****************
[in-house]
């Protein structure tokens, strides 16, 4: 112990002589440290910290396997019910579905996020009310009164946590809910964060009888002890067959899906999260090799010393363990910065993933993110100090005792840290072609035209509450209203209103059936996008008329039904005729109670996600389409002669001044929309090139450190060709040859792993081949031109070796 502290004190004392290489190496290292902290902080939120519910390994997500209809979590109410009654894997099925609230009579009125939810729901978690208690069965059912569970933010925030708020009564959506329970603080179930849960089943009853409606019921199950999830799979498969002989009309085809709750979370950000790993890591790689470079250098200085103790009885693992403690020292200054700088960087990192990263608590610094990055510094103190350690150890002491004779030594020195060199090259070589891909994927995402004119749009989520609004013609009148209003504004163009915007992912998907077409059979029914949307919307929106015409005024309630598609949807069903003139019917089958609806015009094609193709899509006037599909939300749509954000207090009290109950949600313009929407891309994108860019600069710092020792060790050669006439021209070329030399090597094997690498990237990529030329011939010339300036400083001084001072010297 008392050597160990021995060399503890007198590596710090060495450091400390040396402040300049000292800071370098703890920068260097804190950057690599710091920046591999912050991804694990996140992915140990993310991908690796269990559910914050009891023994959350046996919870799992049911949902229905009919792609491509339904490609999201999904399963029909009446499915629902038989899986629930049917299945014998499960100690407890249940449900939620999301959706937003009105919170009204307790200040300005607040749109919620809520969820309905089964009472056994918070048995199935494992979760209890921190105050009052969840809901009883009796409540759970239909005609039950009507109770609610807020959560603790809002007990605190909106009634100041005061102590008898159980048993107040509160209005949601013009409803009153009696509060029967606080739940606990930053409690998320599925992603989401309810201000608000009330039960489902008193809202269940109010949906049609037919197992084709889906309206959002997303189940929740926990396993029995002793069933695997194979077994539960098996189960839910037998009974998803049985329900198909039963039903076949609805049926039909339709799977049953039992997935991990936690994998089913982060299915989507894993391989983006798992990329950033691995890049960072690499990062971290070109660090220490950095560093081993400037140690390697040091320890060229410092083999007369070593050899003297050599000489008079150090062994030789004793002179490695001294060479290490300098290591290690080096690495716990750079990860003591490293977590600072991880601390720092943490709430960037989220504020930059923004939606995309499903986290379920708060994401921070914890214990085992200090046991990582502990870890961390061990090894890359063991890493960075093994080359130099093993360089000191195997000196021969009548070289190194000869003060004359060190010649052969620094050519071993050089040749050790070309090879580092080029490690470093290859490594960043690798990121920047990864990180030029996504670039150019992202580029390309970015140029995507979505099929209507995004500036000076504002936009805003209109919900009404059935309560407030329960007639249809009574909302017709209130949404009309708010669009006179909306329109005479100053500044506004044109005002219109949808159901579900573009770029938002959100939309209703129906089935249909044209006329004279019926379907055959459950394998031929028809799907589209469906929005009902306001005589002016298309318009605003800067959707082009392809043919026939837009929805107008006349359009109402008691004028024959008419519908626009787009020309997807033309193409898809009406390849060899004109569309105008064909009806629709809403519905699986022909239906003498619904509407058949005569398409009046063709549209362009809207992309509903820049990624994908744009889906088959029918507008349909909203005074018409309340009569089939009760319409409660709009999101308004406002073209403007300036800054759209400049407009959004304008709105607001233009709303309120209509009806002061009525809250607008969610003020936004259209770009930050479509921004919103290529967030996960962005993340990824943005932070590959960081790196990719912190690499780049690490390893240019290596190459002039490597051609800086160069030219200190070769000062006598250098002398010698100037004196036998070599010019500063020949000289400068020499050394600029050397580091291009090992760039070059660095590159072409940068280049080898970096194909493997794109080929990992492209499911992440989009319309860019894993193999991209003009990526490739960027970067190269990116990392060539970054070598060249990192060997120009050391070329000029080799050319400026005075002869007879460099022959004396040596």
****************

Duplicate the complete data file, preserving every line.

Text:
[in-house]
């Protein structure tokens, strides 16, 4: 112990002589440290910290396997019910579905996020009310009164946590809910964060009888002890067959899906999260090799010393363990910065993933993110100090005792840290072609035209509450209203209103059936996008008329039904005729109670996600389409002669001044929309090139450190060709040859792993081949031109070796 502290004190004392290489190496290292902290902080939120519910390994997500209809979590109410009654894997099925609230009579009125939810729901978690208690069965059912569970933010925030708020009564959506329970603080179930849960089943009853409606019921199950999830799979498969002989009309085809709750979370950000790993890591790689470079250098200085103790009885693992403690020292200054700088960087990192990263608590610094990055510094103190350690150890002491004779030594020195060199090259070589891909994927995402004119749009989520609004013609009148209003504004163009915007992912998907077409059979029914949307919307929106015409005024309630598609949807069903003139019917089958609806015009094609193709899509006037599909939300749509954000207090009290109950949600313009929407891309994108860019600069710092020792060790050669006439021209070329030399090597094997690498990237990529030329011939010339300036400083001084001072010297 008392050597160990021995060399503890007198590596710090060495450091400390040396402040300049000292800071370098703890920068260097804190950057690599710091920046591999912050991804694990996140992915140990993310991908690796269990559910914050009891023994959350046996919870799992049911949902229905009919792609491509339904490609999201999904399963029909009446499915629902038989899986629930049917299945014998499960100690407890249940449900939620999301959706937003009105919170009204307790200040300005607040749109919620809520969820309905089964009472056994918070048995199935494992979760209890921190105050009052969840809901009883009796409540759970239909005609039950009507109770609610807020959560603790809002007990605190909106009634100041005061102590008898159980048993107040509160209005949601013009409803009153009696509060029967606080739940606990930053409690998320599925992603989401309810201000608000009330039960489902008193809202269940109010949906049609037919197992084709889906309206959002997303189940929740926990396993029995002793069933695997194979077994539960098996189960839910037998009974998803049985329900198909039963039903076949609805049926039909339709799977049953039992997935991990936690994998089913982060299915989507894993391989983006798992990329950033691995890049960072690499990062971290070109660090220490950095560093081993400037140690390697040091320890060229410092083999007369070593050899003297050599000489008079150090062994030789004793002179490695001294060479290490300098290591290690080096690495716990750079990860003591490293977590600072991880601390720092943490709430960037989220504020930059923004939606995309499903986290379920708060994401921070914890214990085992200090046991990582502990870890961390061990090894890359063991890493960075093994080359130099093993360089000191195997000196021969009548070289190194000869003060004359060190010649052969620094050519071993050089040749050790070309090879580092080029490690470093290859490594960043690798990121920047990864990180030029996504670039150019992202580029390309970015140029995507979505099929209507995004500036000076504002936009805003209109919900009404059935309560407030329960007639249809009574909302017709209130949404009309708010669009006179909306329109005479100053500044506004044109005002219109949808159901579900573009770029938002959100939309209703129906089935249909044209006329004279019926379907055959459950394998031929028809799907589209469906929005009902306001005589002016298309318009605003800067959707082009392809043919026939837009929805107008006349359009109402008691004028024959008419519908626009787009020309997807033309193409898809009406390849060899004109569309105008064909009806629709809403519905699986022909239906003498619904509407058949005569398409009046063709549209362009809207992309509903820049990624994908744009889906088959029918507008349909909203005074018409309340009569089939009760319409409660709009999101308004406002073209403007300036800054759209400049407009959004304008709105607001233009709303309120209509009806002061009525809250607008969610003020936004259209770009930050479509921004919103290529967030996960962005993340990824943005932070590959960081790196990719912190690499780049690490390893240019290596190459002039490597051609800086160069030219200190070769000062006598250098002398010698100037004196036998070599010019500063020949000289400068020499050394600029050397580091291009090992760039070059660095590159072409940068280049080898970096194909493997794109080929990992492209499911992440989009319309860019894993193999991209003009990526490739960027970067190269990116990392060539970054070598060249990192060997120009050391070329000029080799050319400026005075002869007879460099022959004396040596």